Then, I guess we can verify that f ∘ p != id, q ∘ f ∘ p != q, so f ∘ p is not a mediating arrow, as required.

First, I’m not sure now why I gave the (supposed) “brute force” counterexample rather than the nice general proof you mention. I certainly agree: I should use the nice proof.

Second, I fear just I may just have got myself in a tangle thinking through the supposed counterexample (I rather suspect I just muddled up p.f with f.p at a crucial point). Best deleted, then!

Very many thanks, then, for spotting this.

Sec. 10.1, Th. 49: I had trouble understanding the last proof step, namely “Rearranging part of this diagram, and unpacking again the composites f ◦ c, g ◦ c, this is just to say that there is a unique arrow v : C → E making this cut-down diagram commute:”.

In my head, I also had to “unpack” q = f ∘ e.

Also, I had trouble getting the proof structure in this step: The diagram commutes iff this rearranged diagram commutes (not clear from cut-down; I missed “this is just to say”, maybe that’s just my fault). So, v is the unique arrow making the earlier diagram commute iff it is the unique arrow making the later diagram commute. Because of the “only if” direction, we get that v is the mediating arrow.

On Chap. 10: seminar colleagues somehow didn’t find 10.2 very illuminating.

In 10.4, I wondered if Theorem 47 (on pullbacks) could be extended or had been forgotten — from nLab it seems not, I wonder why.

(1) Yes, something seems amiss with the presentation at the end of Th 49. This needs tidying as you suggest.

(2) I’ll have another look at §10.2 then!

(3) Theorem 47 isn’t exactly forgotten, but perhaps the remark at the end of 10.1 needs about it not needing a separate proof given proofs of the other results needs to be made more emphatically.

Finally, let me get to some comments on Sec. 8.3 and subobjects. (I’m separating points since they’re different “threads”). Most participants found it much harder, also because of how much material it contains — having a pullback snuck in didn’t help, but also the section contains no actual Definition marked as such.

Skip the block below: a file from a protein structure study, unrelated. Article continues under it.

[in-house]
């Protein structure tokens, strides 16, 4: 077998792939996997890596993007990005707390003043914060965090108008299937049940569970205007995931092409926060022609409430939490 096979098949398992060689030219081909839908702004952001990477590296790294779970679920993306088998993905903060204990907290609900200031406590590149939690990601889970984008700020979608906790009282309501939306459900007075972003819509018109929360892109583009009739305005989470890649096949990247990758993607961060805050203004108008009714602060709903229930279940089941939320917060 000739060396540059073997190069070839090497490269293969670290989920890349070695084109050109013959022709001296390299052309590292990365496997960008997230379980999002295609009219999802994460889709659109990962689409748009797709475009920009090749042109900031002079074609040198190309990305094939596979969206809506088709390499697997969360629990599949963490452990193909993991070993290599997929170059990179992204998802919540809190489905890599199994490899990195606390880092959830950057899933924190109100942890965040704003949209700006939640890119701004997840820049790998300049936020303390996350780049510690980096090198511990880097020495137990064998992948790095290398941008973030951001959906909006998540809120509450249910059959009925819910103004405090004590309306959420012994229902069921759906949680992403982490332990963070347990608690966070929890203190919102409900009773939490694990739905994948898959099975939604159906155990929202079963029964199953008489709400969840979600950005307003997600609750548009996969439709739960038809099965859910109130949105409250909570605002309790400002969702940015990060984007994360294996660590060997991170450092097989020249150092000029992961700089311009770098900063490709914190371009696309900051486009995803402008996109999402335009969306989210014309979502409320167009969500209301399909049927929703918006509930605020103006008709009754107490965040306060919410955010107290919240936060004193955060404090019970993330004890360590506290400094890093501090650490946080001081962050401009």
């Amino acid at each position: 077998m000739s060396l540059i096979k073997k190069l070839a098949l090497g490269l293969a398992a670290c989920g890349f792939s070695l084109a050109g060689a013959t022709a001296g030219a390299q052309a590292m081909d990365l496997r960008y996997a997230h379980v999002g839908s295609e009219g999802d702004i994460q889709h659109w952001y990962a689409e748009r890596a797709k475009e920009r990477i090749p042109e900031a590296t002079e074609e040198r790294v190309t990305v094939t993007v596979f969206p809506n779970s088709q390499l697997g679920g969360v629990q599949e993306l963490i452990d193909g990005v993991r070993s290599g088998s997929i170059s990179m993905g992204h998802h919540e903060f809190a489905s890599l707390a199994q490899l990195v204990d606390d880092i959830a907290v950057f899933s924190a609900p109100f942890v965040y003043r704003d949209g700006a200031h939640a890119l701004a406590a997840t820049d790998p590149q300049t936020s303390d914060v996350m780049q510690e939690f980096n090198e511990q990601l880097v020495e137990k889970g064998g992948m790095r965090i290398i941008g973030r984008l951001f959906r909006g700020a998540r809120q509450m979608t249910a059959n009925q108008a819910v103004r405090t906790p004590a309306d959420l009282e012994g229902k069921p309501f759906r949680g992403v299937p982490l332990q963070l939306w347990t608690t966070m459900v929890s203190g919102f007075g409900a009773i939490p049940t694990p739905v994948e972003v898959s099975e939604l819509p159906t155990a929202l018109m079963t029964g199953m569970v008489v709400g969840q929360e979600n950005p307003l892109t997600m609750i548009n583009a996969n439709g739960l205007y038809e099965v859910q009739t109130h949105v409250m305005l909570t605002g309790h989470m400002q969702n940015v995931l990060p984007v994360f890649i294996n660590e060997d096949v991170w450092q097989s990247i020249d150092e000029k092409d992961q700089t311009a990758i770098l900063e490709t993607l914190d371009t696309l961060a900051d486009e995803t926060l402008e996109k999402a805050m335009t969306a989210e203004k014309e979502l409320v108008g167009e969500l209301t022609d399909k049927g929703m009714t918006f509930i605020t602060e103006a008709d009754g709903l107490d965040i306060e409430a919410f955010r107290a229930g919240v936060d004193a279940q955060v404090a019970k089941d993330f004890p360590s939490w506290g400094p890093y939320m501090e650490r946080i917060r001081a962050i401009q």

Also, you give the presentation of subobjects from topos theory, but I find it a bit sad that you don’t give the standard definition of subobjects of Z, namely as monics into X -> Z (up to a certain equivalence relation) — I like the discussion from Barr and Wells, Category theory for computing science, Sec. 2.8.8.

Generalizing from inclusions to arbitrary monics, with this equivalence relation, seems already noteworthy. And this would already be useful for the later example of pullbacks in Set (Sec. 9.5 (b)) — you give an intuition for the pullback X ×Z Y for the special case where X, Y are subsets of Z. This intuition generalizes easily to other monics: a pullback of two subobjects is the generalization of their intersection.

Now, it is true that for topoi you can add subobjects classifiers, the truth arrow, characteristic arrows and so on, but that applies to fewer categories (that is, only topoi) and I’ve usually seen it come afterwards, while subobjects exist in most categories. (Still, if you were to come to topos theory, I’d be happy; in my last approach I got stuck on topoi for modeling intuitionistic logic, using Goldblatt).

Thanks once more …. this is

veryhelpful. I’ll rethink the presentation here. (And by the way, I agree that Barr and Wells, Category Theory for Computing Science, is a pretty terrific book!)There is an obvious garble in (F8) in §12.2: it should read “And List_arw takes a function f : X → Y to the function List(f): List(X) → List(Y) which sends the list …” or some such.